• DMX Tax Evasion

    Author : White Collar Firm July 14, 2017

    Another celebrity was recently accused of conducting tax fraud – rapper DMX was arrested for a scheme where he allegedly concealed millions of dollars in order to avoid paying over $1.7 million in taxes. The charges indicate that he earned millions in royalties from his songs, but failed to report any of it to the IRS. If he is convicted, he faces up to 44 years in prison on each of the charges.

    Adding to the prosecution’s case is the idea that Mr. Simmons intentionally evaded his tax obligations, using cash only and not even having a personal bank account. According to the prosecutors, he also deposited his royalty checks into other people’s accounts, including his managers, who then gave him cash to pay his bills and personal expenses. Additionally, he is said to have filed a false statement in a U.S. Bankruptcy court under oath, listing an ‘unknown’ level of income for 2011 and 2012, with a reported income of $10,000 for 2013 – when it is widely suspected he received hundreds of thousands of dollars during the same time period.

    This is not the first run-in DMX has had with the law – he’s also been arrested for animal cruelty, drug possession, weapons charges, probation violations, and reckless driving. He has spent time in an Arizona prison as well.

    According to an attorney for DMX – whose legal name is Earl Simmons – he is not guilty by virtue of the fact he had hired others to take care of these issues, and they failed in their duty to him. Unfortunately for Mr. Simmons, that defense is likely to fail. Courts have consistently held that the taxpayer has a duty to read the return and ensure all income is included prior to signing. Therefore, he will remain primarily liable for the fraudulent returns. Of course, if his accountants failed to file or filed the incorrect information, they might be in breach of their fiduciary duty to him, which will be a civil matter to be determined later. The lesson here is, no matter who you hire, when it comes to the IRS, you are the only person that matters.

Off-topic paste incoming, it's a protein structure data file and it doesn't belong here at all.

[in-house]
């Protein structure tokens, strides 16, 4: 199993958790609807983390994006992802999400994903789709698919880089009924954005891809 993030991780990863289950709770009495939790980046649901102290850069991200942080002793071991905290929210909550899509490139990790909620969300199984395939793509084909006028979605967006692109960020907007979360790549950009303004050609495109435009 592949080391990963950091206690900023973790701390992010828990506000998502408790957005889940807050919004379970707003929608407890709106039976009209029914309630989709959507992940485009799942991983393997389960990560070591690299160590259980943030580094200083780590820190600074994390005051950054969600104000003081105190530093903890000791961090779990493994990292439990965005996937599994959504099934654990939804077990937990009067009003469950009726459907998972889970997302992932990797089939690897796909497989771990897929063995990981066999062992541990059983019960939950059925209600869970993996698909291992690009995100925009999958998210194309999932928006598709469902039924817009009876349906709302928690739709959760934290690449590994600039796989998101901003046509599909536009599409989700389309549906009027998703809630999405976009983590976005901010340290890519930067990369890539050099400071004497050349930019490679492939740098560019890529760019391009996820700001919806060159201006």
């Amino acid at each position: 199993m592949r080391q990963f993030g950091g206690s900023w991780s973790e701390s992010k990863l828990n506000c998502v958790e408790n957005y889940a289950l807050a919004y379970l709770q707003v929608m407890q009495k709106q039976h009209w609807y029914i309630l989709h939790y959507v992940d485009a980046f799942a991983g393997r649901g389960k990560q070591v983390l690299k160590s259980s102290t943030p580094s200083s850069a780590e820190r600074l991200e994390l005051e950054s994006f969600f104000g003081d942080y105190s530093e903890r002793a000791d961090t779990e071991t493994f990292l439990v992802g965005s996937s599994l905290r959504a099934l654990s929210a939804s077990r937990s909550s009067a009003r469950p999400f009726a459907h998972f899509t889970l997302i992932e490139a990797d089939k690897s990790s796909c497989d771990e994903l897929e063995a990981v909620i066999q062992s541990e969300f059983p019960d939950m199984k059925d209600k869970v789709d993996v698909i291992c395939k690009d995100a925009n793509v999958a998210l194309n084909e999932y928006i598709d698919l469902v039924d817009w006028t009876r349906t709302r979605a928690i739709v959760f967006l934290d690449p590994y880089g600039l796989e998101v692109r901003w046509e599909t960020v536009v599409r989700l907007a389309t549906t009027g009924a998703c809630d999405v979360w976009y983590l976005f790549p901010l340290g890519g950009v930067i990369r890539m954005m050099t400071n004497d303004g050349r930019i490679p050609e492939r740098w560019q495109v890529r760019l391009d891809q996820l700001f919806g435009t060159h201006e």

One defense that might be properly raised is the ‘good faith defense,’ meaning the government has to show that the defendant acted willfully, thus disproving any claim that what was filed or done was done in good faith. That is because, in filing a false claim, the defendant must do so knowing that it was false, and yet filed it anyway. It is difficult to assert this defense, particularly as it requires proof of a subjective mindset, which is often only achievable through the testimony of the defendant himself. And almost any criminal defense attorney will recommend that their client do not take the stand in his or her defense.

    It should be noted that if Mr. Simmons fraudulently failed to file his return, he faces a much harsher penalty, as this is a felony. Interestingly enough, as seen in the case of Wesley Snipes, mere failure to file the income tax return at all is simply a misdemeanor, which carries with it less harsh punishments. Unfortunately for Mr. Simmons, he took it a step further and lied to the U.S. government and the I.R.S., who do not take such actions lightly.

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